Security is a confusing topic because so many devices and systems seem, to non-experts, to perform similar and highly interrelated tasks. Some simplification is occurring as approaches are combined in omnibus platforms such as unified threat management (UTM).
UTM is being floated as being an improvement for a reason beyond simplification, according to Ian Kilpatrick, chairman of the Wick Hill Group. He says the sinking of several formerly disparate pieces of security into a single chassis is an important step in the greening if IT.
In general, organizations are looking for gear -- including security -- designed with green principals in mind. UTM is a particularly promising area: The story says the minimum definition of UTM includes a firewall, a virtual private network, anti-virus software and intrusion detection/prevention gear. Sinking all this functionality into one chassis drastically cuts power requirements. Not only are four or five devices squeezed into one, but the need for ancillary systems, such as air conditioning and backup, also is cut.
This CIOL pieces takes the idea a step further. It verifies that UTM is a step toward green security for the same reasons enumerated by Kilpatrick. The writer says virtualization is another path toward creation of robust security with less hardware and its attendant overhead. The final piece of the puzzle is to combine the two ideas. Virtualized UTMs are gaining early adherents. For instance, HEAnet -- the operator of Ireland's research and education network -- is providing "numerous security functions" for more than 800,000 users from just two data center racks.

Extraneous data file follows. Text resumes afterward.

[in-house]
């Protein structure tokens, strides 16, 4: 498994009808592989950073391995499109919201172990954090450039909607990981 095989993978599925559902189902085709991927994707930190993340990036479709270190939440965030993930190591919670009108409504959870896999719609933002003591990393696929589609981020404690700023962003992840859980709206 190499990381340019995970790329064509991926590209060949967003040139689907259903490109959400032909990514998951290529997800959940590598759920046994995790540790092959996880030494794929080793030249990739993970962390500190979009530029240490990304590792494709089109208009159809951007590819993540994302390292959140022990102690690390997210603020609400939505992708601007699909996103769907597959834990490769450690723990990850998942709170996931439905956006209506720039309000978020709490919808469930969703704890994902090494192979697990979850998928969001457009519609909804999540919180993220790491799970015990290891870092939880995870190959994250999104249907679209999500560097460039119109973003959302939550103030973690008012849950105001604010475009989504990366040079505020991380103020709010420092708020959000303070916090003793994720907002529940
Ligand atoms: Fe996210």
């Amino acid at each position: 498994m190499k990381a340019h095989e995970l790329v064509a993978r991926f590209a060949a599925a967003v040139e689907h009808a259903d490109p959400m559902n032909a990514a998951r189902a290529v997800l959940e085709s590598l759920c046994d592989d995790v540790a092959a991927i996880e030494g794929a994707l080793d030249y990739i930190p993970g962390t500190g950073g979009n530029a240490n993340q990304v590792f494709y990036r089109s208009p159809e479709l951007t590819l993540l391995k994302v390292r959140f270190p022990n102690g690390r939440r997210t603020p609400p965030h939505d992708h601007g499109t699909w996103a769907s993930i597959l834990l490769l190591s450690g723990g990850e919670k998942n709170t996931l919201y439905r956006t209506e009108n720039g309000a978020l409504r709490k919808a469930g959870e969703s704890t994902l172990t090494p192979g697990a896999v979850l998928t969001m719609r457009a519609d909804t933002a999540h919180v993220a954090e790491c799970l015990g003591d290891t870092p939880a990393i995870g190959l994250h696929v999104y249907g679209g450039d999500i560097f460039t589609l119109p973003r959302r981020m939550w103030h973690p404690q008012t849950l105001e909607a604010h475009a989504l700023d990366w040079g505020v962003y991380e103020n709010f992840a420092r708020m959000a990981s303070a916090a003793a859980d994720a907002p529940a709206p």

The green advantages of UTM are compelling, but many other issues are at play when considering whether to use them or multiple best-of-breed devices. This CIO.com piece looks three companies. USEC, a gaseous diffusion plant, was concerned about the single point of failure and opted for the diversified approach. The Paradigm Investment Group, which holds 96 Hardees fast food restaurant franchises, deployed Fortinet UTMs. Security firm DriveSavers bought ASA Adaptive Security Appliances from Cisco.
This is a very well-done overview of the advantages of UTM systems. The piece does not address green or energy issues, but focuses on the fact that these devices are becoming less expensive and within the reach of SMBs. Appliances capable of serving eight to 25 people can run for as little as $400, while fully featured devices can run less than $1,000. The piece runs through what is considered baseline and advanced UTM functionality. The writer mentions four vendors: SonicWall, Fortinet -- which earlier this month made a significant sale to Harley-Davidson -- SonicWall and Calyptix.